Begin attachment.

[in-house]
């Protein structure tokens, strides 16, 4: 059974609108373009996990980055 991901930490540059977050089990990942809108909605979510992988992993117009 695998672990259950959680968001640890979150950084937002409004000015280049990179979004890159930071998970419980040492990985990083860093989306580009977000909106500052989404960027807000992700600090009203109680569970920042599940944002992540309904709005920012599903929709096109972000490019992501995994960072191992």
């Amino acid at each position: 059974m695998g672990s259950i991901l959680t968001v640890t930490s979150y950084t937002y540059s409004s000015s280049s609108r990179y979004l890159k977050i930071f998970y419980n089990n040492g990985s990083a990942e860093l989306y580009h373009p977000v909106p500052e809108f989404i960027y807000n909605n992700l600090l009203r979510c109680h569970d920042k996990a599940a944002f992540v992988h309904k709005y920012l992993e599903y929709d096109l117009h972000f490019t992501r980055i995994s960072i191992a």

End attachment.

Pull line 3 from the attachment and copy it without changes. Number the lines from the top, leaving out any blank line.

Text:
């Amino acid at each position: 059974m695998g672990s259950i991901l959680t968001v640890t930490s979150y950084t937002y540059s409004s000015s280049s609108r990179y979004l890159k977050i930071f998970y419980n089990n040492g990985s990083a990942e860093l989306y580009h373009p977000v909106p500052e809108f989404i960027y807000n909605n992700l600090l009203r979510c109680h569970d920042k996990a599940a944002f992540v992988h309904k709005y920012l992993e599903y929709d096109l117009h972000f490019t992501r980055i995994s960072i191992a």